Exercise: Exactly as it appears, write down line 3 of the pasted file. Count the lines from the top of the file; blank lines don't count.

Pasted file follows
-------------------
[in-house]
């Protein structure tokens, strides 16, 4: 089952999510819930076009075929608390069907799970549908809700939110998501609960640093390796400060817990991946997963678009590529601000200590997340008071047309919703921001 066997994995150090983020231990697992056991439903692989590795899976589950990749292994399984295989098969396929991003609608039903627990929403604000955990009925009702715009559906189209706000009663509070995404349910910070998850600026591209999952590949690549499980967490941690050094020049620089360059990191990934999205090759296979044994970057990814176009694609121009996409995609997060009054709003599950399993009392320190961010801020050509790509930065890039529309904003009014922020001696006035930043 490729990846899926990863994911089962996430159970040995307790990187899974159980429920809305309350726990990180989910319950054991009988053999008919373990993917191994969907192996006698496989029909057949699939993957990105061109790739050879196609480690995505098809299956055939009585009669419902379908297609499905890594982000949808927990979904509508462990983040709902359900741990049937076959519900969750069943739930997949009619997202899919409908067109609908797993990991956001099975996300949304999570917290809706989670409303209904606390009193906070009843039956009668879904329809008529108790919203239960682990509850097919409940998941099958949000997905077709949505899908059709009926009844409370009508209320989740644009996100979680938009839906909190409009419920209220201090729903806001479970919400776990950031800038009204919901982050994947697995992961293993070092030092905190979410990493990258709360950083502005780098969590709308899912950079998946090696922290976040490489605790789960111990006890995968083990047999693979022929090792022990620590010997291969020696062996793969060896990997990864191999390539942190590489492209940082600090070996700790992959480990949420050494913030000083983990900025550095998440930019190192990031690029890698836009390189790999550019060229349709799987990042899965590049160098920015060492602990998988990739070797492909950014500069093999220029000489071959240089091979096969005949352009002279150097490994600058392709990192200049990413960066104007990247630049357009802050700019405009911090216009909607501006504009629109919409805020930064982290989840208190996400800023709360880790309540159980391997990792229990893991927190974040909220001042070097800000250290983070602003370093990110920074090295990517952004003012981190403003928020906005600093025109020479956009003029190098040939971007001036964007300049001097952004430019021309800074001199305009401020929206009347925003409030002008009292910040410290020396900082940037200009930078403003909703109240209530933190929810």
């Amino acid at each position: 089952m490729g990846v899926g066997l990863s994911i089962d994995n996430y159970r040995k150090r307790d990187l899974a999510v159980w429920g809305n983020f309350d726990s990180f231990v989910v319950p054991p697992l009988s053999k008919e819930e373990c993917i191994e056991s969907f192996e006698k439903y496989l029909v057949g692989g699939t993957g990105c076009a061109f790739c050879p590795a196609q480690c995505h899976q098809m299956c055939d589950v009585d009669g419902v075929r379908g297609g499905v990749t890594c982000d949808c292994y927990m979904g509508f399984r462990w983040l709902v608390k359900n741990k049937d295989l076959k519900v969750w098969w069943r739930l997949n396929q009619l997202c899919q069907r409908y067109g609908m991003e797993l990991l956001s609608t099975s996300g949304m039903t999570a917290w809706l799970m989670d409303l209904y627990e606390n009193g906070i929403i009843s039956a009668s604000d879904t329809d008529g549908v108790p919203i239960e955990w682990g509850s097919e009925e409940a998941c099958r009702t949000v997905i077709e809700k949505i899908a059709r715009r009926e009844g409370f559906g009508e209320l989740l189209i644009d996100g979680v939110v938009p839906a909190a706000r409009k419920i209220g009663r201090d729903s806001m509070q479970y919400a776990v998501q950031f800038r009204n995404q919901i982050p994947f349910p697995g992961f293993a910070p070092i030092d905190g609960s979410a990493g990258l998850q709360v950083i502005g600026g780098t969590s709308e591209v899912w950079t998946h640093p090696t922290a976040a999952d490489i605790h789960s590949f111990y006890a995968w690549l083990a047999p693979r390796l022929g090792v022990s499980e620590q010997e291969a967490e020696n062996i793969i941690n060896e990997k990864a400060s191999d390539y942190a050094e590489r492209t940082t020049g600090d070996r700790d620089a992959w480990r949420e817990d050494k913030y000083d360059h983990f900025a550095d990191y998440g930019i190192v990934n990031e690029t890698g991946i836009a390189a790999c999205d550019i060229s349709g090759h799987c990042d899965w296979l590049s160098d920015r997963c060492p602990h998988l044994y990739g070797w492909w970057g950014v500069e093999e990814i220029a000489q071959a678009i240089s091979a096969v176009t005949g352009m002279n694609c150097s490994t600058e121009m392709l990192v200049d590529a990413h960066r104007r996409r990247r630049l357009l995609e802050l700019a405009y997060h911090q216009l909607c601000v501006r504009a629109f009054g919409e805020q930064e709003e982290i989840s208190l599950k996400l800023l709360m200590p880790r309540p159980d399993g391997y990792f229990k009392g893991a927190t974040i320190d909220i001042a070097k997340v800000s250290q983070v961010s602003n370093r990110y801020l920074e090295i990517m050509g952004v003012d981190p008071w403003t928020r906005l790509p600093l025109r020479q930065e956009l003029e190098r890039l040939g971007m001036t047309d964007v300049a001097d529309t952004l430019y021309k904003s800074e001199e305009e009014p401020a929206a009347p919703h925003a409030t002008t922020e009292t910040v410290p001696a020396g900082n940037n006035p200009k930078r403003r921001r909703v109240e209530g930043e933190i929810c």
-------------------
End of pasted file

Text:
């Amino acid at each position: 089952m490729g990846v899926g066997l990863s994911i089962d994995n996430y159970r040995k150090r307790d990187l899974a999510v159980w429920g809305n983020f309350d726990s990180f231990v989910v319950p054991p697992l009988s053999k008919e819930e373990c993917i191994e056991s969907f192996e006698k439903y496989l029909v057949g692989g699939t993957g990105c076009a061109f790739c050879p590795a196609q480690c995505h899976q098809m299956c055939d589950v009585d009669g419902v075929r379908g297609g499905v990749t890594c982000d949808c292994y927990m979904g509508f399984r462990w983040l709902v608390k359900n741990k049937d295989l076959k519900v969750w098969w069943r739930l997949n396929q009619l997202c899919q069907r409908y067109g609908m991003e797993l990991l956001s609608t099975s996300g949304m039903t999570a917290w809706l799970m989670d409303l209904y627990e606390n009193g906070i929403i009843s039956a009668s604000d879904t329809d008529g549908v108790p919203i239960e955990w682990g509850s097919e009925e409940a998941c099958r009702t949000v997905i077709e809700k949505i899908a059709r715009r009926e009844g409370f559906g009508e209320l989740l189209i644009d996100g979680v939110v938009p839906a909190a706000r409009k419920i209220g009663r201090d729903s806001m509070q479970y919400a776990v998501q950031f800038r009204n995404q919901i982050p994947f349910p697995g992961f293993a910070p070092i030092d905190g609960s979410a990493g990258l998850q709360v950083i502005g600026g780098t969590s709308e591209v899912w950079t998946h640093p090696t922290a976040a999952d490489i605790h789960s590949f111990y006890a995968w690549l083990a047999p693979r390796l022929g090792v022990s499980e620590q010997e291969a967490e020696n062996i793969i941690n060896e990997k990864a400060s191999d390539y942190a050094e590489r492209t940082t020049g600090d070996r700790d620089a992959w480990r949420e817990d050494k913030y000083d360059h983990f900025a550095d990191y998440g930019i190192v990934n990031e690029t890698g991946i836009a390189a790999c999205d550019i060229s349709g090759h799987c990042d899965w296979l590049s160098d920015r997963c060492p602990h998988l044994y990739g070797w492909w970057g950014v500069e093999e990814i220029a000489q071959a678009i240089s091979a096969v176009t005949g352009m002279n694609c150097s490994t600058e121009m392709l990192v200049d590529a990413h960066r104007r996409r990247r630049l357009l995609e802050l700019a405009y997060h911090q216009l909607c601000v501006r504009a629109f009054g919409e805020q930064e709003e982290i989840s208190l599950k996400l800023l709360m200590p880790r309540p159980d399993g391997y990792f229990k009392g893991a927190t974040i320190d909220i001042a070097k997340v800000s250290q983070v961010s602003n370093r990110y801020l920074e090295i990517m050509g952004v003012d981190p008071w403003t928020r906005l790509p600093l025109r020479q930065e956009l003029e190098r890039l040939g971007m001036t047309d964007v300049a001097d529309t952004l430019y021309k904003s800074e001199e305009e009014p401020a929206a009347p919703h925003a409030t002008t922020e009292t910040v410290p001696a020396g900082n940037n006035p200009k930078r403003r921001r909703v109240e209530g930043e933190i929810c």